“In She Begat This, Morgan writes about Hill not as a subject to be studied but as a person to be humanized. Each chapter serves to connect her relevance to the greater black female experience, from her cover on Honey magazine, which became a symbol for black female representation, to her infamous downfall as the ’90s queen of rap. Morgan presents Hill as a black woman first and artist second. In doing so, she creates an authentic discussion on the racial politics of black womanhood. Among other things, the book gives spaces to black mothers … Morgan reminds us that black women cannot be saviors for the rest of world again and again and again. She remind us that ‘We turn mortals into gods—queens, if they’re only women—and then summarily pick them apart at the first hint of disappointment.’ Morgan’s book isn’t so much of a biography but rather a love letter to Hill, from one black girl to another. She draws personal experiences from multiple academics who are close to the works of Hill, making She Begat This a syllabus for the story of Black Girl Magic.
–Alvin Buyinza on Joan Morgan’s She Begat This: 20 Years of the Miseducation of Lauryn Hill (Christian Science Monitor)
“…[a] dizzyingly pleasurable new history of Oklahoma City. If ‘dizzyingly pleasurable’ and ‘Oklahoma City’ aren’t words you expect to see in the same sentence, Anderson’s book wants to convince you that the capital of America’s forty-sixth state is the most secretly fascinating place on earth … The effect of the cross-cutting structure is to turn the story of Oklahoma City into a kind of giddy Jenga tower, a mismatched jumble of fascinations. Since that is precisely what Oklahoma City is, this works. Anderson conveys not only the factual data about boom-and-bust cycles in the energy industry but the feeling of a city defined by them … Anderson’s working dichotomy for describing Oklahoma City’s history is Boom vs. Process: the tension between delirious growth and herculean planning. This makes for a riveting story, one from which I learned hundreds of interesting things. But, if you change the terms a bit, if you make the dichotomy Crowd vs. Loneliness, a different kind of analysis emerges: different ideas are thrown into relief. Anderson doesn’t talk much, for instance, about evangelical Christianity or ultra-conservative politics, two psychoses to which I’ve spent my whole life watching Oklahoma give way … Anderson writes beautifully about the human beings he encounters, both living and dead. A minute-by-minute account of the Oklahoma City bombing left me almost in tears.”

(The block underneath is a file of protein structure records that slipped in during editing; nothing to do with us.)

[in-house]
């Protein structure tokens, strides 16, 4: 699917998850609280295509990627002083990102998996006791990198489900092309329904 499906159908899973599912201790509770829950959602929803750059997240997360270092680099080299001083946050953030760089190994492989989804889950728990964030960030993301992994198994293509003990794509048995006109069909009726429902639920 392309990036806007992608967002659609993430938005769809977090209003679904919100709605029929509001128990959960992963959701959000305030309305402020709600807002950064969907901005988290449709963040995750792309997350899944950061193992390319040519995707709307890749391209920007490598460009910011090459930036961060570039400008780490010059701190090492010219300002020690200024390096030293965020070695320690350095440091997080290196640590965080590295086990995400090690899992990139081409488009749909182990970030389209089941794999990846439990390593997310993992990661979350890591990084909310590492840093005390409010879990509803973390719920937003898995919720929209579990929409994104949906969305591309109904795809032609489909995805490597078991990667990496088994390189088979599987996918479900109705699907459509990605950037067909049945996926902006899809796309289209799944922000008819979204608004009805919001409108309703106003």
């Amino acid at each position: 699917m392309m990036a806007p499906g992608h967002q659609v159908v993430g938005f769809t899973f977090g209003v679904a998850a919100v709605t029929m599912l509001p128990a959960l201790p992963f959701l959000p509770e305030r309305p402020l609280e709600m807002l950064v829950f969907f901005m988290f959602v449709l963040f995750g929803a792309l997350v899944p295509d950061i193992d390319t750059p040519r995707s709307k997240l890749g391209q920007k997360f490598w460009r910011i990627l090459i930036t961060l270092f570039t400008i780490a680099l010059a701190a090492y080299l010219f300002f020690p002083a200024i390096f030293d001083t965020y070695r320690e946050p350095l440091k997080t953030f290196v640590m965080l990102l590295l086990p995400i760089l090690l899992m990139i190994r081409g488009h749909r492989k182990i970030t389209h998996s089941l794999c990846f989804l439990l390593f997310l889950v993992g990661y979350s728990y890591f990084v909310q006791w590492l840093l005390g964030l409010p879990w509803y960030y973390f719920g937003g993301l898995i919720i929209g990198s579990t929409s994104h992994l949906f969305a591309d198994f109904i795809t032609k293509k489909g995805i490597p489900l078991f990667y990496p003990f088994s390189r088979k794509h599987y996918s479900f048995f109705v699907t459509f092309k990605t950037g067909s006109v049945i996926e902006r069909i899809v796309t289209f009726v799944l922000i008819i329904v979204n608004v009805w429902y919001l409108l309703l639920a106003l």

“…a dense, rich, exhilarating piece of work that moves deftly between worlds and peoples, between locations (Tibet, Cornwall, London, the Karakoram range, Berlin, Calcutta, the Garhwal mountains), between the private dramas of individuals and the tectonic shifts of history … Part of what the book achieves is a lucid rendering of the complex web of filiations and affiliations that connected not only these three central figures but also others in their orbit and in their disparate, often far-flung worlds … it is to Ms. Baker’s credit that she keeps the big events always in view, dramatizing and humanizing the workings of history, particularly the story of empire and its machinations, in a way a novelist would—by making it a story of individuals. She understands everything about these people, the details of their lives, the connections and the criss-crossings, intersections, overlaps, friends-of-lovers-of-friends. It wouldn’t be an exaggeration to say that there is something Tolstoyan to her vast project. Ms. Baker’s other great achievement is an unsparing depiction of the hypocrisy, venality and inhumanity of British colonialism.”
–Neel Mukherjee on Deborah Baker’s The Last Englishmen: Love, War, and the End of Empire (The Wall Street Journal)